‘Aunty Lindy, Aunty Lindy, do you want to see our worms?’
Lindy blinked away the tears from her eyes.
‘We’ve got twenty-five.’
‘We did have twenty-seven, but a bird got one and we put one under Kate’s pillow, and she killed it.’
‘Girls are stupid.’ They spoke together with a good deal of feeling.
‘I’m a girl.’
‘You’re a lady,’ they contradicted her with impeccable logic.
‘Then how can I refuse an offer like that?’ Lindy took the two muddy hands in hers and was led away.
Two pairs of red wellingtons preceded the twins into the kitchen. A ginger cat with half a tail missing took the wise precaution of removing itself to the top of a pine dresser.
Anna picked up the boots with a sigh. ‘If you ever want any furniture fashionably distressed, don’t bother paying, just leave the item here for a couple of weeks. It’s an entirely natural process.’
‘So am I. Who are you?’
‘Sam Rourke. Who are you?’
‘I’m Sam too and he’s Nathan. This is Aunty Lindy.’
‘I know who this is. Hello, Rosalind.’
The breath literally froze in her throat. ‘Sam, how are you?’ Casual acquaintances said things like this, didn’t they? Her hands felt numb as if they didn’t belong to her and her head was extraordinarily light. I will not faint, I will not faint… The black dots that danced before her eyes receded slightly, but the rushing sound in her ears persisted.
‘Is that a professional enquiry, Rosalind?’
The sound of her name on his tongue brought back a rush of memories. It was ludicrous that a word on his lips could arouse her more than any other man’s lovemaking, but she couldn’t deny the power of his voice.
He did look tired and, always lean, he looked to have lost more weight; it emphasised the mean, hungry look. The cynicism in his spectacular eyes seemed more pronounced and the planes of his face more angular. He looked a dangerous proposition, but then he always had been. She had just been blind to the fact.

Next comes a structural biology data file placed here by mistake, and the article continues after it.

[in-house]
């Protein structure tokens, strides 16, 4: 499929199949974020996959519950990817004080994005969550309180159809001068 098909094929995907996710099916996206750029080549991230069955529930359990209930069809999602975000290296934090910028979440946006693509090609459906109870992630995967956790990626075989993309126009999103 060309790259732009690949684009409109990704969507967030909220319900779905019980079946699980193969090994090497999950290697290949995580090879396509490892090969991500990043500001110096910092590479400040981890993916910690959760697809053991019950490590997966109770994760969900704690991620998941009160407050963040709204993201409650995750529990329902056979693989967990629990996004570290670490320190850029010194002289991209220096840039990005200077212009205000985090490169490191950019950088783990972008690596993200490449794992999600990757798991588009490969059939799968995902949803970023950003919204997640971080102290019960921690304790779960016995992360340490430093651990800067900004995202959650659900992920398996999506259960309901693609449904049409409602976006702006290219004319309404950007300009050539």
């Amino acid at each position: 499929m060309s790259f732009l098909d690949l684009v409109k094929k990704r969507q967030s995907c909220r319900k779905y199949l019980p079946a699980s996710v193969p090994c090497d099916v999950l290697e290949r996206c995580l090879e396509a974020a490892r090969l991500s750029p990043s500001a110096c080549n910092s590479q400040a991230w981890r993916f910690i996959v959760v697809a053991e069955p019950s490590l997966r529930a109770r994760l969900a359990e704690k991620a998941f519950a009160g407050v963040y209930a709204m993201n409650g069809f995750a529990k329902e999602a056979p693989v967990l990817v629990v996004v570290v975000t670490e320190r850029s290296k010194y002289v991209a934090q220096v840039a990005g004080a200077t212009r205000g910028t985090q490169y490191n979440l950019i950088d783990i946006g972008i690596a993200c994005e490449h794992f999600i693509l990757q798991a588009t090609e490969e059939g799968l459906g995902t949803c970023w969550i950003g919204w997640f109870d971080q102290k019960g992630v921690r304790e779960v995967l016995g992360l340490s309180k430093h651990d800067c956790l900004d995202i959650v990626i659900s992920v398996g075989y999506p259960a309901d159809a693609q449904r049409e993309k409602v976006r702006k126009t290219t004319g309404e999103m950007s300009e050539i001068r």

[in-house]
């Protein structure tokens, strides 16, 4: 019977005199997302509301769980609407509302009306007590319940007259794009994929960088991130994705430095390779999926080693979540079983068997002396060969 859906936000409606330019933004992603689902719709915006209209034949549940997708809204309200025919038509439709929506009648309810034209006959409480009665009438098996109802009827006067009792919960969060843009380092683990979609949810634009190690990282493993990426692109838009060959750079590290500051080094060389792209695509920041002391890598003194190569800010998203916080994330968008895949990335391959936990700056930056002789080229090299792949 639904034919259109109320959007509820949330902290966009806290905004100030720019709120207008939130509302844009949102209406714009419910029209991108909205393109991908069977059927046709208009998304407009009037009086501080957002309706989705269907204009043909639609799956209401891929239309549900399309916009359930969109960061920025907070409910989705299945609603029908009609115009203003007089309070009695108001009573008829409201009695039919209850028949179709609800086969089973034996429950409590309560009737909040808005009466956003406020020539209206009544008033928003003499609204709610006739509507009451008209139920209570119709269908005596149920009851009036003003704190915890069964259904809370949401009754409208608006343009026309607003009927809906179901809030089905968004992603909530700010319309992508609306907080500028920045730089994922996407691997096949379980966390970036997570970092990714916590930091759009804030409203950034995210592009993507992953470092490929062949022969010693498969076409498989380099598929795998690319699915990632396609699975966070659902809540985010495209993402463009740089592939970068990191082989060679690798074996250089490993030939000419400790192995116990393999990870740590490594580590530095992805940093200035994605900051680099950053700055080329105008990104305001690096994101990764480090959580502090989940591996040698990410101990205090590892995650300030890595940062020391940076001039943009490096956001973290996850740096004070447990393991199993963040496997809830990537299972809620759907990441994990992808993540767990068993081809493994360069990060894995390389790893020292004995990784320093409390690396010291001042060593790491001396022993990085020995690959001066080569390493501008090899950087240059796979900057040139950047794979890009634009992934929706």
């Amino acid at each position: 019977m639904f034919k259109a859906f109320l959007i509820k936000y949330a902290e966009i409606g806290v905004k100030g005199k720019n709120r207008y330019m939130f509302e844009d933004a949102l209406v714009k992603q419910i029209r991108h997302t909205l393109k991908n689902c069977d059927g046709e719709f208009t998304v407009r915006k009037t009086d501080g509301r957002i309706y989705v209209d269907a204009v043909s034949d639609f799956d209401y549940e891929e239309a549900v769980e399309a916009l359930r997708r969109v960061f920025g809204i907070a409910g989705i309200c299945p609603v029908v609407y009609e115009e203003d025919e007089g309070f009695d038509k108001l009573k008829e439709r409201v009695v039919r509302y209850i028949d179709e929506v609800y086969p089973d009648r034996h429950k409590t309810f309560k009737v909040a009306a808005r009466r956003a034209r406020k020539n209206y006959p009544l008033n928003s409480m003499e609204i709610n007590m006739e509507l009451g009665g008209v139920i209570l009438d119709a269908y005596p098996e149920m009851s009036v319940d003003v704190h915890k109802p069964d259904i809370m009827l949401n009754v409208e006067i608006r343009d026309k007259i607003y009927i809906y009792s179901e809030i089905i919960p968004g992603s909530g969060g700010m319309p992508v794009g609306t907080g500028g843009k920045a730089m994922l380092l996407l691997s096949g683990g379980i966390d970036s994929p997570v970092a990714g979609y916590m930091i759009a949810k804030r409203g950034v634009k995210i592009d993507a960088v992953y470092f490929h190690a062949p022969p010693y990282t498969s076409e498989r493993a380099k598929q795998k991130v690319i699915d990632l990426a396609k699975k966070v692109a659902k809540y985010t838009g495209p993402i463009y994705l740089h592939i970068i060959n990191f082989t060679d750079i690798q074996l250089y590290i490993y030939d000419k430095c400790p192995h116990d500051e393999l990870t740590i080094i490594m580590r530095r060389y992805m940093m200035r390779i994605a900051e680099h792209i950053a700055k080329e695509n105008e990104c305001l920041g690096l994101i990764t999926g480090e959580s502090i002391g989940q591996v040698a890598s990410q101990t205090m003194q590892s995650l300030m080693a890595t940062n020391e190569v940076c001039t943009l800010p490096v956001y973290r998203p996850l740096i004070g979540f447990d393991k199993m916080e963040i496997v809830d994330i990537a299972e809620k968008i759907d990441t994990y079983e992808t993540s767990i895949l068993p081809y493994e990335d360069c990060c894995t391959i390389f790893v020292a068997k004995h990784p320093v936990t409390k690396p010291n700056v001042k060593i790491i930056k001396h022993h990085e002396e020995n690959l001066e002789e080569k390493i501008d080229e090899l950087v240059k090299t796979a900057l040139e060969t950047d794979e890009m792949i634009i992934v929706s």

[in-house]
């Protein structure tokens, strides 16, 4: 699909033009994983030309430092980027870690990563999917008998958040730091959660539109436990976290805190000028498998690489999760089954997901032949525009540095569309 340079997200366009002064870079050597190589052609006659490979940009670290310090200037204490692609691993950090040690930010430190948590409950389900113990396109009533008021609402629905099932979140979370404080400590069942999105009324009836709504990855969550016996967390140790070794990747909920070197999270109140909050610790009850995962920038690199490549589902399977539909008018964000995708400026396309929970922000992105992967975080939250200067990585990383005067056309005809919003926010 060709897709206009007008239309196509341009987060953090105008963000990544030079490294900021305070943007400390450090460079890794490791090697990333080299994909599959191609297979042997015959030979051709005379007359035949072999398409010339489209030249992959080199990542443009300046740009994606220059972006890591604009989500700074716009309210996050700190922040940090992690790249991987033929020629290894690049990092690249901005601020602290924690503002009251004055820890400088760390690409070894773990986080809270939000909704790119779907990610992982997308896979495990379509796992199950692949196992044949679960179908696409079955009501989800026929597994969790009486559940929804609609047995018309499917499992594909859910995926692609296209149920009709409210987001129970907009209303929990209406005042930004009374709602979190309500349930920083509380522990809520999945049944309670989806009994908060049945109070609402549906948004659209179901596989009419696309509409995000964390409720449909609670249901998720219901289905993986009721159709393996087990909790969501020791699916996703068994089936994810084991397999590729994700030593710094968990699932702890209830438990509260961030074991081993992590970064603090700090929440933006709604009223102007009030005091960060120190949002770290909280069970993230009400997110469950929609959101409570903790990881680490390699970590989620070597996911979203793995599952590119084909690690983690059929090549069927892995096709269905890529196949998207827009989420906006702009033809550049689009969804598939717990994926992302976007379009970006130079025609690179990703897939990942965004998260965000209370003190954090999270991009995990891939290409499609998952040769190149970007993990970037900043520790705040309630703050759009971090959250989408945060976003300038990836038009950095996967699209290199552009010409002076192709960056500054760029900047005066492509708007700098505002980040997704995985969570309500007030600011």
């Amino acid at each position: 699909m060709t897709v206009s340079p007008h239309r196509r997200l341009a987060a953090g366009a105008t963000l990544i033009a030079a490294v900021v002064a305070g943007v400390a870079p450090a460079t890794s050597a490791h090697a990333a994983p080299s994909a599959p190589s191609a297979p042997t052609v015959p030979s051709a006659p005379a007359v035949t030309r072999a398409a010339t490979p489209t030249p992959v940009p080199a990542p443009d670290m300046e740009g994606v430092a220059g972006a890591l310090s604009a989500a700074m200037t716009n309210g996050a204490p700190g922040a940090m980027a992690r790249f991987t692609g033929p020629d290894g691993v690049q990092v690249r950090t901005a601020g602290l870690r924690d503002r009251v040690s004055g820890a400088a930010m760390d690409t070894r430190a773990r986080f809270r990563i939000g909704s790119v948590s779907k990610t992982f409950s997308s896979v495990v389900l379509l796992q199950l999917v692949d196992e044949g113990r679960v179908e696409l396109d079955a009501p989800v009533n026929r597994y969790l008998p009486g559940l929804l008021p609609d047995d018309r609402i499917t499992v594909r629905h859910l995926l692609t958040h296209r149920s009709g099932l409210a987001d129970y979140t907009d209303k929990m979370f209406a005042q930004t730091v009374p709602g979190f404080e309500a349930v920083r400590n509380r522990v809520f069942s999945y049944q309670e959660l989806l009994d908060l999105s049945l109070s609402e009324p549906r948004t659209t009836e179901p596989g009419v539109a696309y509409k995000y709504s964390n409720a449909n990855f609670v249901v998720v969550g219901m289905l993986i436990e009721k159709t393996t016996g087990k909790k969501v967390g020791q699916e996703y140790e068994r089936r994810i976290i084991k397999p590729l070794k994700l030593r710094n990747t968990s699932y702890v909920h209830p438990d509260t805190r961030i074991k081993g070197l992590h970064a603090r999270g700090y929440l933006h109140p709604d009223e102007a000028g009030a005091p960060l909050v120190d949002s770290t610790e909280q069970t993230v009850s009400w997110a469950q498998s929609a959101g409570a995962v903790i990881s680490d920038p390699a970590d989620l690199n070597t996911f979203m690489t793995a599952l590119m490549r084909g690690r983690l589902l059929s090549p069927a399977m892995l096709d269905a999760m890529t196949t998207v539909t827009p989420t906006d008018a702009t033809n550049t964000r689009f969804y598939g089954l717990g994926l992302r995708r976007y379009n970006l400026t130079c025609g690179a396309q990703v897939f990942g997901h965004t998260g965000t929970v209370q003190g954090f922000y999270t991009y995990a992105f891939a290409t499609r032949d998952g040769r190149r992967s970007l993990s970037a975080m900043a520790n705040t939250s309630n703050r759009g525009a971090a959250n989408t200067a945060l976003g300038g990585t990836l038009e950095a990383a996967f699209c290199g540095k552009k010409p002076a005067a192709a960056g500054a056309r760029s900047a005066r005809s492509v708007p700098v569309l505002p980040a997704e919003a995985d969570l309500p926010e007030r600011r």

The light reply wouldn’t come. It congealed in her throat. Her eyes watered with the effort to tear her eyes from his face and beads of sweat broke out over her upper lip. The desire to walk straight into his arms was terrifying, especially since they weren’t held open for her any more—and never would be if the cold lack of interest in his eyes was anything to go by.
‘Won’t you stay for supper?’ Anna kindly stepped into the breach.
‘No!’ The word was horror-filled. Lindy closed her eyes and turned her attention to the twins, who, oblivious to the tension in the room, were playing around her feet. ‘I’m sure Mr Rourke’s too busy.’
Sam regarded Lindy’s down-bent head for an instant. He wanted to punish her and here was a small opportunity. ‘Mr Rourke would love to stay.’
‘See what happens when I’m polite?’ Anna said ruefully.
Sam regarded the slim brunette—slim if you discounted the swollen belly—with surprise. Neither of her sisters seemed amazed that she hadn’t censored the words that had sprung to her lips.
‘Kind people call Anna forthright,’ Hope told him. ‘Her husband calls her—’
‘Not in front of the children,’ Anna interrupted smoothly.
‘Uncle Adam’s coarse and vulgar,’ a youthful voice commented, proving that children had very acute hearing.
‘I like him that way,’ Anna observed, by way of apology.
Sam looked disconcerted, but a shade of amusement thawed the iciness of his expression and Anna began to see what her sister might have found attractive about him—beyond the obvious.
‘Can we show Sam the kittens?’
‘No!’ a chorus of three adult voices replied.
‘If it’s an inconvenience…’ Sam began.
‘Don’t be silly. It’s not every day we have a film star to dinner. Hope hardly counts, you see. I must ask you one favour,’ Anna admitted. ‘An autograph, for the twins’ sister, Kate. She’s got you plastered all over her bedroom wall. She’s doing her Duke of Edinburgh expedition at the moment somewhere in Snowdonia. She’ll be devastated she wasn’t here. Take him through to the sitting room, Lindy. Hope can help me with the food.’
Lindy glared at her sister, who smiled cheerfully back. ‘This way.’ She jerked her head in Sam’s direction. She wished Adam were there. Surely he wouldn’t have been as unfeeling as her sisters? He, at least, would have been immune to the charisma this man exuded.
‘So this is the warmth of British hospitality I’ve heard so much about. Lovely room, nice quirky touches.’ Sam picked up a piece of bleached driftwood that lay on a polished oak chest.